When purple appears in nature, it’s often in tandem with green leaves or stems, like the lavender plant. That’s why a lilac purple paired with mint green and accented with white is both classy and easy on the eyes.
Purple with orange and pink
Are you looking for a retro, 70s-esque vibe? A bold purple set against a rich orange and a vibrant pink creates a fun, youthful combination.
This is best when the colours stand out, though pastels will also look very chic.
Keep in mind, though, that orange and pink can be a little too much, so you’ll need enough purple to balance them out.
What primary colours make purple when combined?
The primary colours, red and blue, make purple when combined. Adding other colours to purple, like white, yellow, or black, will change the shade and brightness. It’s best to mix these colours slowly, especially darker blues and black, as they add a lot more pigment than you might think.
If you want a lighter shade of purple, add:
If you want a darker shade of purple, add:
For a cooler shade of purple, add:
For a warmer shade of purple, add:
Different shades of purple include lilac, lavender, mauve, indigo, plum, magenta, periwinkle, fuchsia, and more.
Which colour is opposite to purple?
The colour yellow is directly opposite to purple on the colour wheel. Purple’s other complementary colours include green and orange. Because these colours are opposite to purple, they’re excellent colours to combine with purple.
Remember that because purple is a perfect mixture of cool and warm tones, you can pair the warmer shades of purple with warmer colours like orange and warm yellows.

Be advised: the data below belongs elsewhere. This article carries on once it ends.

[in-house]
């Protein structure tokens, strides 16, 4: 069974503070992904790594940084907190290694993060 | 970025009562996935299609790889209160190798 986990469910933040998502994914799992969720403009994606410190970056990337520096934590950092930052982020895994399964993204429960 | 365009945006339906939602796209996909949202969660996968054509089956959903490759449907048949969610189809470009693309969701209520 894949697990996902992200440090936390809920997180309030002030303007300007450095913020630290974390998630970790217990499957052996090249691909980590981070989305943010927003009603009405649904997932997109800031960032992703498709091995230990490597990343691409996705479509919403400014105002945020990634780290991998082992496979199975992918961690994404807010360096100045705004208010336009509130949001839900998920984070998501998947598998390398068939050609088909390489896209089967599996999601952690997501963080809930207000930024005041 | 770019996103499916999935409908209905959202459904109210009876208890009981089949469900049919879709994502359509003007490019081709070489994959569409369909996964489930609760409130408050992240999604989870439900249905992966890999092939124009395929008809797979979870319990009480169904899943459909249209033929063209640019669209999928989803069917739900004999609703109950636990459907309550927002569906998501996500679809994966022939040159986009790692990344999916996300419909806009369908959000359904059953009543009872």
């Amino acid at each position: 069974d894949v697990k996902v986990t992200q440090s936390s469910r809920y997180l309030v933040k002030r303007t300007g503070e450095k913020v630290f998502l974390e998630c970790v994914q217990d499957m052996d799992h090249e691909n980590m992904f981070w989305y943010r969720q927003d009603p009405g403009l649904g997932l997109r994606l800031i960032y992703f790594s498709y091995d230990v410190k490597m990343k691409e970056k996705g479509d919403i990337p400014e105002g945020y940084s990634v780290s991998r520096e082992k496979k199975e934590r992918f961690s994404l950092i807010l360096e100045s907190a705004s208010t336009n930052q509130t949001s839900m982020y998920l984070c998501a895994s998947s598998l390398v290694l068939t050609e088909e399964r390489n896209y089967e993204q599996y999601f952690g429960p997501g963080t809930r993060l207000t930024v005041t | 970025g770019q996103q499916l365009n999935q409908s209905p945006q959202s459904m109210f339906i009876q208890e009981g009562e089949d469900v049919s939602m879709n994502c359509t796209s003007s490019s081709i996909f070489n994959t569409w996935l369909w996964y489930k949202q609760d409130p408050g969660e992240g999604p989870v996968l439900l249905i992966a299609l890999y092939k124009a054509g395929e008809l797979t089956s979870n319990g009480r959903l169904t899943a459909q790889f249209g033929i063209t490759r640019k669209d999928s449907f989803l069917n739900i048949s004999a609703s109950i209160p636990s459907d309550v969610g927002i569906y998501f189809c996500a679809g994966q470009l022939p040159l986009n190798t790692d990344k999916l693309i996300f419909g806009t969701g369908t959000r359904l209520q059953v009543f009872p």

Or, you can combine cooler shades of purple with colder greens and milder yellows.
What emotion is represented by the colour purple?
The colour purple represents a feeling of perfect stability. Because it’s a mixture of energetic red and calming blue, purple evokes exciting and grounding emotions all at once. Historically, the colour purple was associated with royalty, wealth, and spirituality.
Renaissance painters used it when depicting religious figures in their art. Also, in certain cultures, purple was used primarily during mourning.
Therefore, the colour purple can represent various emotions, including evoking feelings of spirituality, mysticism, melancholy, and pride.
Lighter shades of purple ensure calm, cool emotions and environments, while darker shades feel more mysterious and intriguing.
If you want to learn more about the emotions behind colour, I recommend Kassia St Clair The Secret Lives of Colour (available on Amazon.com). It’s a book with compelling research and information on colour theory.
You can make the colour purple by mixing red and blue together, creating a perfectly balanced warm and cool, energetic and calming shade. Mixing different colours into it can alter it to be bolder or more subtle.
While purple’s rich history made it a colour only available to royalty, modern practices have allowed the masses to use purple to evoke ethereal and appealing emotions affordably.
The colour purple offers a stunning variety of beautiful colour combinations that may be used as accents, major colours, or subtle undertones in establishing a brand with a highly coveted luxury feel.